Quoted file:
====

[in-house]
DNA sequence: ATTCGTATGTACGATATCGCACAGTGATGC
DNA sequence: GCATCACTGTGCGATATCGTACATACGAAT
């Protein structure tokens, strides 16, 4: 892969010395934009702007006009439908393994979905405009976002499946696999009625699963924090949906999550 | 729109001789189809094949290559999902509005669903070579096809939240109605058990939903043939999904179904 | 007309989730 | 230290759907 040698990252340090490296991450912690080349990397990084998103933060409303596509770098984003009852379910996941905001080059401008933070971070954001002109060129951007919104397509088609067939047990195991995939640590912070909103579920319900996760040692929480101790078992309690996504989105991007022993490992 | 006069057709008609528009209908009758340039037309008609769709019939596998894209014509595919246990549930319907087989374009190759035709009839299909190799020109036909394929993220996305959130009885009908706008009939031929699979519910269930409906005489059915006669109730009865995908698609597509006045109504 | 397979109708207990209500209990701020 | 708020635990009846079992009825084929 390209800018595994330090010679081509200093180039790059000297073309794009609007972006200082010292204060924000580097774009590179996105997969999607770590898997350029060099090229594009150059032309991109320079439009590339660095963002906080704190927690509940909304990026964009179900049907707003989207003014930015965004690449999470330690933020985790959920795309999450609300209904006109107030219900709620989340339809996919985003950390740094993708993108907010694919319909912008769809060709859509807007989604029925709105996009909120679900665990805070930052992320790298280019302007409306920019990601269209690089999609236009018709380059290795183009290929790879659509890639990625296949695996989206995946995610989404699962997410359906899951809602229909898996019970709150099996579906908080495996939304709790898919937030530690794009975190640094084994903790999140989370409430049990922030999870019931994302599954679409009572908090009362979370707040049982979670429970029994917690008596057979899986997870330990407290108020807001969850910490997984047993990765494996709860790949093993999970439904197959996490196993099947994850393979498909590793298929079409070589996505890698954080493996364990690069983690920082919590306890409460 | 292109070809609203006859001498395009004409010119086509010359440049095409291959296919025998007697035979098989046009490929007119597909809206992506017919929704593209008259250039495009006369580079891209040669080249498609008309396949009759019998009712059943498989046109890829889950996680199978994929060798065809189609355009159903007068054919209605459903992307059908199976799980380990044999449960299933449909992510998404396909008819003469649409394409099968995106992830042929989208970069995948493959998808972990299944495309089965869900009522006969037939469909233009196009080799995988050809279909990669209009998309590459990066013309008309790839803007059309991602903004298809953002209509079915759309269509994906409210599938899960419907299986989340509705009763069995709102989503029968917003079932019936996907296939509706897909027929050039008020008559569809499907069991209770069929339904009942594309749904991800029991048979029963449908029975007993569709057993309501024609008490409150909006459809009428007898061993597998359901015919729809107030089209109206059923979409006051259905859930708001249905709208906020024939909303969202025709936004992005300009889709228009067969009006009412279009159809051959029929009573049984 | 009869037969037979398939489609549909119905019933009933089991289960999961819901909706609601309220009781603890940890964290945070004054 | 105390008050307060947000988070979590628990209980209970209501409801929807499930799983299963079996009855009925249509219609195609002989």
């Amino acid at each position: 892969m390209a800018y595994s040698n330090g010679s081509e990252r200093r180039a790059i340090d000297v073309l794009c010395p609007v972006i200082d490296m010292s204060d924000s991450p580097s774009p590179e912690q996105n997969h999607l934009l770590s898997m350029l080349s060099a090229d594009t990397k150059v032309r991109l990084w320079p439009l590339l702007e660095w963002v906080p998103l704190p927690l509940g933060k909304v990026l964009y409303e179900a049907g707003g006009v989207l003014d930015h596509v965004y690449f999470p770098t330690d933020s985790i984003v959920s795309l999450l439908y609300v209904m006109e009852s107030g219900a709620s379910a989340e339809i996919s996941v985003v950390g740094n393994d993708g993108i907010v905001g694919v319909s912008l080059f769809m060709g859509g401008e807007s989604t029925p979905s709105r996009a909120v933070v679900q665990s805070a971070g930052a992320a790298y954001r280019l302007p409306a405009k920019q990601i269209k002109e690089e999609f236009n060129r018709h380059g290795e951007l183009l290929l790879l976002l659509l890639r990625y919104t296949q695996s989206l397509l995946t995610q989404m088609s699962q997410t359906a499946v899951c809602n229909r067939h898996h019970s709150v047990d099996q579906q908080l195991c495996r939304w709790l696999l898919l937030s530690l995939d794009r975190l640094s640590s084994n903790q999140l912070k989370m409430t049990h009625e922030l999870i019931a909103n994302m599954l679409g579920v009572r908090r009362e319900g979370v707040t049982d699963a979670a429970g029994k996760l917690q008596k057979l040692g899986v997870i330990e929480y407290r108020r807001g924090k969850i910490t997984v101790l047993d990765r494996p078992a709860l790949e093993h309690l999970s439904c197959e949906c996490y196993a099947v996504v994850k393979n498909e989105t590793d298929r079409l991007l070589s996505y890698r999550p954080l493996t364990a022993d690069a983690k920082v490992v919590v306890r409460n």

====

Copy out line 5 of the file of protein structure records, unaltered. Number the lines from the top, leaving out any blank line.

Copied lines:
């Amino acid at each position: 892969m390209a800018y595994s040698n330090g010679s081509e990252r200093r180039a790059i340090d000297v073309l794009c010395p609007v972006i200082d490296m010292s204060d924000s991450p580097s774009p590179e912690q996105n997969h999607l934009l770590s898997m350029l080349s060099a090229d594009t990397k150059v032309r991109l990084w320079p439009l590339l702007e660095w963002v906080p998103l704190p927690l509940g933060k909304v990026l964009y409303e179900a049907g707003g006009v989207l003014d930015h596509v965004y690449f999470p770098t330690d933020s985790i984003v959920s795309l999450l439908y609300v209904m006109e009852s107030g219900a709620s379910a989340e339809i996919s996941v985003v950390g740094n393994d993708g993108i907010v905001g694919v319909s912008l080059f769809m060709g859509g401008e807007s989604t029925p979905s709105r996009a909120v933070v679900q665990s805070a971070g930052a992320a790298y954001r280019l302007p409306a405009k920019q990601i269209k002109e690089e999609f236009n060129r018709h380059g290795e951007l183009l290929l790879l976002l659509l890639r990625y919104t296949q695996s989206l397509l995946t995610q989404m088609s699962q997410t359906a499946v899951c809602n229909r067939h898996h019970s709150v047990d099996q579906q908080l195991c495996r939304w709790l696999l898919l937030s530690l995939d794009r975190l640094s640590s084994n903790q999140l912070k989370m409430t049990h009625e922030l999870i019931a909103n994302m599954l679409g579920v009572r908090r009362e319900g979370v707040t049982d699963a979670a429970g029994k996760l917690q008596k057979l040692g899986v997870i330990e929480y407290r108020r807001g924090k969850i910490t997984v101790l047993d990765r494996p078992a709860l790949e093993h309690l999970s439904c197959e949906c996490y196993a099947v996504v994850k393979n498909e989105t590793d298929r079409l991007l070589s996505y890698r999550p954080l493996t364990a022993d690069a983690k920082v490992v919590v306890r409460n």